3.  Provide a clean water source such as a bird bath or pond
  4.  Eliminate the use of pesticides- use IPM (for every pest there are natural predators).  Let nature do its job.
  5.  Let fallen leaves, branches lay (or move them to a designated area so nesting bees and other overwintering insects have a safe place.  It will also attract birds to the pile looking for tidbits!
Sedum ternatum White Stonecrop (by Stacey Wildberger)
Salvia lyrate Lyre Leaf Sage (by Stacey Wildberger)

Spotlight on Native Host Plants: Two Powerhouse Perennials

By: Stacey Wildberger

The last couple months have been an interesting time in our lives, unprecedented actually.  I hope everyone is staying safe, healthy and mentally healthy!! Since our schedules were cleared for us many have been able to spend lots of quality time in our gardens, getting our flower beds refreshed and cleaned up, preparing to plant veggies and just taking time to enjoy what nature has to offer in our backyard.  Many Capers can be seen strolling the community with kids and dogs in tow just to take a break from being in the house.  So many of us our spending extra time outside in our gardens and own backyards, possibly planning a new garden bed or thinking about what plants to add this year to make a more pollinator friendly landscape or healthy habitat for the local fauna.  So, let’s take a look at a few top native plants to support biodiversity in our area.  These are some plants that support the most number of Lepidoptera (butterfly and moth) species- the plants they need to lay their eggs on- the #1 Top Rated Host Plants!

Wrinkleleaf goldenrod

Let’s start with the top 2 perennials, both of which bloom in the fall so they not only are the best host plants you can add to your landscape but also will benefit the fall migrating butterflies, mainly the much loved Monarch butterfly. 

Blue stem goldenrod

Solidago goldenrod are available in many species so there is sure to be one that fits your conditions.  These pollinator magnets and top host plants support 115 species of Lepidoptera.  Several caterpillars that feast on goldenrod include the brown-hooded owlet, the camouflaged looper, the common pug, the striped garden caterpillar, and the goldenrod gall moth.  In addition to being a host plant, goldenrods attract a great many pollinators, including solitary wasps, soldier beetles, mining bees, the polyester bees as well as many other specialized native bees.  Butterflies that will frequent your goldenrod include the Monarch, Hairstreaks, and Painted Ladies.  I have also seen many birds feasting on their seed heads, including sparrows, chickadees, juncos, and downy woodpeckers. There are several species that will work well for our Cape gardens, find one that matches your conditions and you will provide food, shelter and happiness for so many species of butterflies, moths, birds and a large variety of other insects!  Solidago rugosa wrinkleleaf or rough-stemmed goldenrod can handle moist to average soil in full sun, it will grow between 1-6’ depending on the conditions.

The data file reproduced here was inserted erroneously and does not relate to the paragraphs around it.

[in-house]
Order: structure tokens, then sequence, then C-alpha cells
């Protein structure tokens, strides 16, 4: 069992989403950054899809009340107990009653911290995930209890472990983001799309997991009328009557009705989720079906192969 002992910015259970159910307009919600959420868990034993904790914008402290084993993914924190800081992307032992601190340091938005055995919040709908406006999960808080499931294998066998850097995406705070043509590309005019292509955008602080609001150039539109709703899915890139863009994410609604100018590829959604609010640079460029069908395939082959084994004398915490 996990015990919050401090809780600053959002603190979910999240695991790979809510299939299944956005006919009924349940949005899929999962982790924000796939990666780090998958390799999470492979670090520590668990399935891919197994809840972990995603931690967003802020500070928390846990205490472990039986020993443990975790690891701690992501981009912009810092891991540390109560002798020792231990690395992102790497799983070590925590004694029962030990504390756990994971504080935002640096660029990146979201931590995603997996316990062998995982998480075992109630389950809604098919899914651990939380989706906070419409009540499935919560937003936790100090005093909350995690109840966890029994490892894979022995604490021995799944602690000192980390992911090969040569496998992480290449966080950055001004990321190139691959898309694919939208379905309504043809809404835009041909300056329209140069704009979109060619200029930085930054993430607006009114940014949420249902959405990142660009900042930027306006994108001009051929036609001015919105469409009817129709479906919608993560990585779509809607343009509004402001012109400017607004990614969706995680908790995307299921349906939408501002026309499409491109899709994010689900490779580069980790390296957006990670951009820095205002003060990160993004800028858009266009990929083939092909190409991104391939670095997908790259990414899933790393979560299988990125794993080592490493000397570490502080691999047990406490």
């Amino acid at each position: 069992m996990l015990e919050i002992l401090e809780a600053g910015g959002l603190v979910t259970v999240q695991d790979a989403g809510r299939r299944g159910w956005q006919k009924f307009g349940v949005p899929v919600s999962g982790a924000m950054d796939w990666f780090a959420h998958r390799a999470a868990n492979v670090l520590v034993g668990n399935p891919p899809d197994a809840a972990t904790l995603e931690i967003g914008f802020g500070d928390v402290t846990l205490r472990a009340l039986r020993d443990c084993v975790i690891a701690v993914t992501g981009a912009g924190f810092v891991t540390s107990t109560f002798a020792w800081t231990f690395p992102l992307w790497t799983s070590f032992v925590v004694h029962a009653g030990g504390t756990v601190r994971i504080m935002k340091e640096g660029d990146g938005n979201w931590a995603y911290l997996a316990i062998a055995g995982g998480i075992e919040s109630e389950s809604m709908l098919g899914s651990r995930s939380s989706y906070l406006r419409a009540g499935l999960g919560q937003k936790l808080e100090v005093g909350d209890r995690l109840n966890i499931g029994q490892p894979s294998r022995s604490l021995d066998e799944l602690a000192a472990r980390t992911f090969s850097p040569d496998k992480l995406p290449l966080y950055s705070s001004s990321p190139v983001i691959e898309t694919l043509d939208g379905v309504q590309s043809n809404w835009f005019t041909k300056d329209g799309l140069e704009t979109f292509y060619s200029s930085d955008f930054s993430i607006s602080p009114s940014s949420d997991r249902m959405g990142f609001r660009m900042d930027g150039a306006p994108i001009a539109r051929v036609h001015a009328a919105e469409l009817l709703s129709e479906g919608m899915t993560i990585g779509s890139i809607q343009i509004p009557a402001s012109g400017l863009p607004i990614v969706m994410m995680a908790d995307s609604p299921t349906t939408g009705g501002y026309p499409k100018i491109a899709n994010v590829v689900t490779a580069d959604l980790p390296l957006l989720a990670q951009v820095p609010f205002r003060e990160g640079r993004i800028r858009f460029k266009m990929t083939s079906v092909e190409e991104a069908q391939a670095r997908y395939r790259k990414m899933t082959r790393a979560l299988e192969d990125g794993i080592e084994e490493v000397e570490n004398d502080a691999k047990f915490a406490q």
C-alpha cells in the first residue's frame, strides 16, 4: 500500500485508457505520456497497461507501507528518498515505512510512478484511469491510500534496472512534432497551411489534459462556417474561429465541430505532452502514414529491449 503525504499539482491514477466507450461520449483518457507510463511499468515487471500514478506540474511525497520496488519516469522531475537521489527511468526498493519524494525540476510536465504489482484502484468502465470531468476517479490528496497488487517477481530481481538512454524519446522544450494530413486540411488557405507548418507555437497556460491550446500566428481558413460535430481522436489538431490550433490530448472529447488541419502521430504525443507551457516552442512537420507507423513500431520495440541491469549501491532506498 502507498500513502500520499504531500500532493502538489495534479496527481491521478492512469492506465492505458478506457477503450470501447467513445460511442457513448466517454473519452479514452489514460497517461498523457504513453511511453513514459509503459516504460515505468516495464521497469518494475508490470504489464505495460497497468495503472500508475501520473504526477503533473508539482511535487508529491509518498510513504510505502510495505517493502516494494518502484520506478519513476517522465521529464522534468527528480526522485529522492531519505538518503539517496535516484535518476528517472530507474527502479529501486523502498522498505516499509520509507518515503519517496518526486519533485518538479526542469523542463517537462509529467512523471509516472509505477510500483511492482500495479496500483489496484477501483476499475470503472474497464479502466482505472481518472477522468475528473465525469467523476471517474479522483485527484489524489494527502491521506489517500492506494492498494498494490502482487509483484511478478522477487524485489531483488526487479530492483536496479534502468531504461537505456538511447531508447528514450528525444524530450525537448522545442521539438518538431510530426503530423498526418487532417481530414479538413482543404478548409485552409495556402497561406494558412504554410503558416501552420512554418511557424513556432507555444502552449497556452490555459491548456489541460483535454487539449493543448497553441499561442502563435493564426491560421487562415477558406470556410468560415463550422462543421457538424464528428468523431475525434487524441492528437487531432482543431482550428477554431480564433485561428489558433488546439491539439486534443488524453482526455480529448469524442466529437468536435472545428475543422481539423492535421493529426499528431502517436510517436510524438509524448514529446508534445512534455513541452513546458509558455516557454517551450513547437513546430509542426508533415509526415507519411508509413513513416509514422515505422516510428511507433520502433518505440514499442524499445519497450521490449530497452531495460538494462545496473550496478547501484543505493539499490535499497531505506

Canadian goldenrod

A common cultivar is “fireworks” that stays about 2-3’ so it works well in the garden.  If you are like many in the Cape you often have shade, so look for a more shade tolerant species such as Solidago caesia wreath or blue stem goldenrod.  This particular species is 1-3” and can handle full sun to part shade and dry to medium soil.  Another option for full sun is Solidago canadensis Canadian goldenrod (an MD native despite the name).  It ranges from 4-5’ and prefers medium soil and full sun.  And finally if you are lucky enough to have a moist sunny spot you could use Solidago sempervirens seaside goldenrod (picture as header), 3-6’ in height this salt tolerant variety will be a great addition to your moist to average soil areas.  One last note of interest Goldenrods DO NOT cause sneezing and hay fever.  They are insect pollinated plants, not wind pollinated and are not the culprit to fall allergies (do not confuse it them with ragweed).

New England Aster

The next powerhouse group of perennials are another group of fall blooming plants, Asters.  Their striking purple blooms make a beautiful combination with the aforementioned goldenrods.  The purple of the Asters and the golden yellows of the goldenrods are a can’t miss autumn display that is sure to bring in the butterflies and pollinators.  Asters are the host plant to 112 species of Lepidoptera including pearl crescents, northern crescents, tawny crescents, field crescents, silvery checkerspots, brown-hooded owlets, camouflaged loopers, common pugs, and striped garden caterpillars.  Additionally, they are another strong source of nectar and pollen for migrating butterflies and fall foraging insects. 

Smooth blue aster

There are many varieties, so you should be able to find ones to suit your yard.  Aster novae-angliae New England Aster is popular for full to part sun in dry to average areas with a height of 2’ it would complement your landscape well. The violet bloom last from September well into late October.  Another full sun with dry to medium soil requirements is a smaller 1-2’ is the Symphyotrichum laeve smooth blue aster with blue-purple bloom and a yellow center it will sure to be a spectacular addition to the fall blooming garden.  If you are looking for a shade tolerant aster look no further than Eurybia divaricata white wood aster.  Another fall blooming plant this one tolerates part to full shade with dry to medium soil.  It has small white bloom with yellow centers.   

White wood aster

For a complete list of woody and perennial hosts plants click on the link https://enst.umd.edu/sites/enst.umd.edu/files/_docs/Table%201%20from%20Doug%20Tallamy%20Sheet1.pdf